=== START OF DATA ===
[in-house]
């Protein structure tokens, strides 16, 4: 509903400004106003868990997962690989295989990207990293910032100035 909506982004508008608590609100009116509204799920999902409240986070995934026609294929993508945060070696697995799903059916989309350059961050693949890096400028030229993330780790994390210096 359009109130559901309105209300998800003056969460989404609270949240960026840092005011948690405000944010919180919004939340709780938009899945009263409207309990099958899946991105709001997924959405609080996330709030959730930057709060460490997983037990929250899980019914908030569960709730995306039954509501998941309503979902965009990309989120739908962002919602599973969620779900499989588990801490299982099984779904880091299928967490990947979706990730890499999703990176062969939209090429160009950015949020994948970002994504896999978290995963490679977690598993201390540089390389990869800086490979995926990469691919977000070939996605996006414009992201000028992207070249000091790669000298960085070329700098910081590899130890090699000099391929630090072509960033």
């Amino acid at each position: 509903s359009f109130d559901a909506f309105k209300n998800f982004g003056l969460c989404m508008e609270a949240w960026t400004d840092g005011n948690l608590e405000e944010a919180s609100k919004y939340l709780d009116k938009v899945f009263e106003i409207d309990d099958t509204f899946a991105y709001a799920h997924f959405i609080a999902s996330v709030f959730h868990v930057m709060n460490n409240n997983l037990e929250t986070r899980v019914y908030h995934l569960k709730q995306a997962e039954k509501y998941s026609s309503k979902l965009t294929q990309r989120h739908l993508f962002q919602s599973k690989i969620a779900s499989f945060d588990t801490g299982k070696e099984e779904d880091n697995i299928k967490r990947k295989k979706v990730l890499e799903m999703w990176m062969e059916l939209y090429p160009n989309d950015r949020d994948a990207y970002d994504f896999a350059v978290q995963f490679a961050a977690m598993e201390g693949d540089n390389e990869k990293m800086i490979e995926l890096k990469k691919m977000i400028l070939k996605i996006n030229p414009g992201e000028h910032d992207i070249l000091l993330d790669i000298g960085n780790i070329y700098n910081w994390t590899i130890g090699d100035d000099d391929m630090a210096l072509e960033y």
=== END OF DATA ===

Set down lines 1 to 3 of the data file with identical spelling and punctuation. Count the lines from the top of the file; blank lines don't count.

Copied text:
[in-house]
């Protein structure tokens, strides 16, 4: 509903400004106003868990997962690989295989990207990293910032100035 909506982004508008608590609100009116509204799920999902409240986070995934026609294929993508945060070696697995799903059916989309350059961050693949890096400028030229993330780790994390210096 359009109130559901309105209300998800003056969460989404609270949240960026840092005011948690405000944010919180919004939340709780938009899945009263409207309990099958899946991105709001997924959405609080996330709030959730930057709060460490997983037990929250899980019914908030569960709730995306039954509501998941309503979902965009990309989120739908962002919602599973969620779900499989588990801490299982099984779904880091299928967490990947979706990730890499999703990176062969939209090429160009950015949020994948970002994504896999978290995963490679977690598993201390540089390389990869800086490979995926990469691919977000070939996605996006414009992201000028992207070249000091790669000298960085070329700098910081590899130890090699000099391929630090072509960033």
């Amino acid at each position: 509903s359009f109130d559901a909506f309105k209300n998800f982004g003056l969460c989404m508008e609270a949240w960026t400004d840092g005011n948690l608590e405000e944010a919180s609100k919004y939340l709780d009116k938009v899945f009263e106003i409207d309990d099958t509204f899946a991105y709001a799920h997924f959405i609080a999902s996330v709030f959730h868990v930057m709060n460490n409240n997983l037990e929250t986070r899980v019914y908030h995934l569960k709730q995306a997962e039954k509501y998941s026609s309503k979902l965009t294929q990309r989120h739908l993508f962002q919602s599973k690989i969620a779900s499989f945060d588990t801490g299982k070696e099984e779904d880091n697995i299928k967490r990947k295989k979706v990730l890499e799903m999703w990176m062969e059916l939209y090429p160009n989309d950015r949020d994948a990207y970002d994504f896999a350059v978290q995963f490679a961050a977690m598993e201390g693949d540089n390389e990869k990293m800086i490979e995926l890096k990469k691919m977000i400028l070939k996605i996006n030229p414009g992201e000028h910032d992207i070249l000091l993330d790669i000298g960085n780790i070329y700098n910081w994390t590899i130890g090699d100035d000099d391929m630090a210096l072509e960033y």